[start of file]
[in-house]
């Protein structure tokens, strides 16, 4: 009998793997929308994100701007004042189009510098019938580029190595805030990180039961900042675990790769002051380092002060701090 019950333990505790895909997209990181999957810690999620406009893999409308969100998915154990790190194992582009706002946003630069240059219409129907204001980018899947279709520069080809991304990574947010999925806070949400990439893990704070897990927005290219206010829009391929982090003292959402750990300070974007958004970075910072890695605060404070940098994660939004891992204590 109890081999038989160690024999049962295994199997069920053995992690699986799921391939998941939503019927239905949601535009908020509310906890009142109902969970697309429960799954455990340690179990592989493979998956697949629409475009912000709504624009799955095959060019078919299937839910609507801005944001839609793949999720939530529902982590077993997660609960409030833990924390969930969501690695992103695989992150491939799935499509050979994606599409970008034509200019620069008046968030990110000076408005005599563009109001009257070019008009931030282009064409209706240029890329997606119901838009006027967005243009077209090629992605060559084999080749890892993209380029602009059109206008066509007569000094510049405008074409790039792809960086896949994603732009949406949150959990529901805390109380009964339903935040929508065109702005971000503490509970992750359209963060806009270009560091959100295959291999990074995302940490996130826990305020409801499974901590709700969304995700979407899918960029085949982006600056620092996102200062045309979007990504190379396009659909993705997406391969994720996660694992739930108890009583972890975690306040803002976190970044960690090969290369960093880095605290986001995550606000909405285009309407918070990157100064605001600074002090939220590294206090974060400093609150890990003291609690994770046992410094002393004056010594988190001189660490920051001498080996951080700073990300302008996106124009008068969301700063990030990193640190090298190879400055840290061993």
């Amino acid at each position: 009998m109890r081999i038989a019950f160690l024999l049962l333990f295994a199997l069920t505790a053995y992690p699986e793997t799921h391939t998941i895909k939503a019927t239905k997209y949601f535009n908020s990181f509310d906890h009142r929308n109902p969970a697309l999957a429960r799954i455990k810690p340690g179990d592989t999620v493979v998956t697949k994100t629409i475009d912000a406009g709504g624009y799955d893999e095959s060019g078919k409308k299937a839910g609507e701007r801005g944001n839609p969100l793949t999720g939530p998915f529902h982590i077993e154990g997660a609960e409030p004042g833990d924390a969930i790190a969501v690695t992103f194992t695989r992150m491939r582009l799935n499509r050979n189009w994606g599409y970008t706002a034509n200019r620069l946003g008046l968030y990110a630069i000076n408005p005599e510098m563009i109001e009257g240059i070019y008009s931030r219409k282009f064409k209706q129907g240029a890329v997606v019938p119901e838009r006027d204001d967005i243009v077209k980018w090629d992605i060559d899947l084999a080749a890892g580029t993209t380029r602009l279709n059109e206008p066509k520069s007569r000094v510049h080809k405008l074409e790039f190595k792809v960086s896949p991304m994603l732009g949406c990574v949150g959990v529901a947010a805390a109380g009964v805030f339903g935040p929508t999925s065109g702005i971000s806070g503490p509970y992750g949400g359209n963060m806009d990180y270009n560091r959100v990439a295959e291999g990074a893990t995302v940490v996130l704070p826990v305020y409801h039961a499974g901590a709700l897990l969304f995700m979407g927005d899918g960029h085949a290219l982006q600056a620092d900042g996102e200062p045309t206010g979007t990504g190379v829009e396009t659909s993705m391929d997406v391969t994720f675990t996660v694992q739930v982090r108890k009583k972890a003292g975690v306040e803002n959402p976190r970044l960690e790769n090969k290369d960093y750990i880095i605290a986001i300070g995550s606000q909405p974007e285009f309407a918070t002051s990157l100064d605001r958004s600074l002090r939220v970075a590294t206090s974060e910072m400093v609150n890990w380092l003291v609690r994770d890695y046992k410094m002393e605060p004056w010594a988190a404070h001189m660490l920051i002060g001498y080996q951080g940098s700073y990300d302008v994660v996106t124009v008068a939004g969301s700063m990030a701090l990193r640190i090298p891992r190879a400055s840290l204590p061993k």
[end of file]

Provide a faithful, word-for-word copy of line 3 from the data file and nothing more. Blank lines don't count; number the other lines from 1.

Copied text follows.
């Amino acid at each position: 009998m109890r081999i038989a019950f160690l024999l049962l333990f295994a199997l069920t505790a053995y992690p699986e793997t799921h391939t998941i895909k939503a019927t239905k997209y949601f535009n908020s990181f509310d906890h009142r929308n109902p969970a697309l999957a429960r799954i455990k810690p340690g179990d592989t999620v493979v998956t697949k994100t629409i475009d912000a406009g709504g624009y799955d893999e095959s060019g078919k409308k299937a839910g609507e701007r801005g944001n839609p969100l793949t999720g939530p998915f529902h982590i077993e154990g997660a609960e409030p004042g833990d924390a969930i790190a969501v690695t992103f194992t695989r992150m491939r582009l799935n499509r050979n189009w994606g599409y970008t706002a034509n200019r620069l946003g008046l968030y990110a630069i000076n408005p005599e510098m563009i109001e009257g240059i070019y008009s931030r219409k282009f064409k209706q129907g240029a890329v997606v019938p119901e838009r006027d204001d967005i243009v077209k980018w090629d992605i060559d899947l084999a080749a890892g580029t993209t380029r602009l279709n059109e206008p066509k520069s007569r000094v510049h080809k405008l074409e790039f190595k792809v960086s896949p991304m994603l732009g949406c990574v949150g959990v529901a947010a805390a109380g009964v805030f339903g935040p929508t999925s065109g702005i971000s806070g503490p509970y992750g949400g359209n963060m806009d990180y270009n560091r959100v990439a295959e291999g990074a893990t995302v940490v996130l704070p826990v305020y409801h039961a499974g901590a709700l897990l969304f995700m979407g927005d899918g960029h085949a290219l982006q600056a620092d900042g996102e200062p045309t206010g979007t990504g190379v829009e396009t659909s993705m391929d997406v391969t994720f675990t996660v694992q739930v982090r108890k009583k972890a003292g975690v306040e803002n959402p976190r970044l960690e790769n090969k290369d960093y750990i880095i605290a986001i300070g995550s606000q909405p974007e285009f309407a918070t002051s990157l100064d605001r958004s600074l002090r939220v970075a590294t206090s974060e910072m400093v609150n890990w380092l003291v609690r994770d890695y046992k410094m002393e605060p004056w010594a988190a404070h001189m660490l920051i002060g001498y080996q951080g940098s700073y990300d302008v994660v996106t124009v008068a939004g969301s700063m990030a701090l990193r640190i090298p891992r190879a400055s840290l204590p061993k």